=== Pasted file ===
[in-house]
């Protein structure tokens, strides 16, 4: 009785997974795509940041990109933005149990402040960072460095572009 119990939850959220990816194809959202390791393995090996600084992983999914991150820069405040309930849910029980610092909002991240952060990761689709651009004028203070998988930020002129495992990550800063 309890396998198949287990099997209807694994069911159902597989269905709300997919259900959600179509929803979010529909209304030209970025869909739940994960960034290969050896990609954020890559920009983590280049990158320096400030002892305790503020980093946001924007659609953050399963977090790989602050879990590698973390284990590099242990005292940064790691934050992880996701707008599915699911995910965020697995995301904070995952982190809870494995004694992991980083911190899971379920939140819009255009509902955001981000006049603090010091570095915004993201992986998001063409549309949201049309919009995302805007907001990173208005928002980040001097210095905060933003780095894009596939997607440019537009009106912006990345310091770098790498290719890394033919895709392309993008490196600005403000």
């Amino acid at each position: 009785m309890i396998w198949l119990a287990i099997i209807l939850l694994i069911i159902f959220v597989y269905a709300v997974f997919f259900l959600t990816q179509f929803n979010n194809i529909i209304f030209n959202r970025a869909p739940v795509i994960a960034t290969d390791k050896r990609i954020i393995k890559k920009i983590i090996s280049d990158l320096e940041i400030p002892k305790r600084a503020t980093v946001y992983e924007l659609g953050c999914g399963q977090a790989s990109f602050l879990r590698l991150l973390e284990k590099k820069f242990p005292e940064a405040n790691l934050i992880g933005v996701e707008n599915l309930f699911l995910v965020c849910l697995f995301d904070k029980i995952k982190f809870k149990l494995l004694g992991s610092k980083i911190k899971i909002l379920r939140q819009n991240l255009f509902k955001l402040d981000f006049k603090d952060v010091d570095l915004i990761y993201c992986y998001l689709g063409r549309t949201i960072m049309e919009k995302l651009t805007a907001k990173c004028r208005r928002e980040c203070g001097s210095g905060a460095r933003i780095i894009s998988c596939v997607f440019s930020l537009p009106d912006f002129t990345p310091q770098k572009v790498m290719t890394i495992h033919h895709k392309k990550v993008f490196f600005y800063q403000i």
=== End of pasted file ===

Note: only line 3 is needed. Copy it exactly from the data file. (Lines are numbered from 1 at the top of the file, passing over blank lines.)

């Amino acid at each position: 009785m309890i396998w198949l119990a287990i099997i209807l939850l694994i069911i159902f959220v597989y269905a709300v997974f997919f259900l959600t990816q179509f929803n979010n194809i529909i209304f030209n959202r970025a869909p739940v795509i994960a960034t290969d390791k050896r990609i954020i393995k890559k920009i983590i090996s280049d990158l320096e940041i400030p002892k305790r600084a503020t980093v946001y992983e924007l659609g953050c999914g399963q977090a790989s990109f602050l879990r590698l991150l973390e284990k590099k820069f242990p005292e940064a405040n790691l934050i992880g933005v996701e707008n599915l309930f699911l995910v965020c849910l697995f995301d904070k029980i995952k982190f809870k149990l494995l004694g992991s610092k980083i911190k899971i909002l379920r939140q819009n991240l255009f509902k955001l402040d981000f006049k603090d952060v010091d570095l915004i990761y993201c992986y998001l689709g063409r549309t949201i960072m049309e919009k995302l651009t805007a907001k990173c004028r208005r928002e980040c203070g001097s210095g905060a460095r933003i780095i894009s998988c596939v997607f440019s930020l537009p009106d912006f002129t990345p310091q770098k572009v790498m290719t890394i495992h033919h895709k392309k990550v993008f490196f600005y800063q403000i």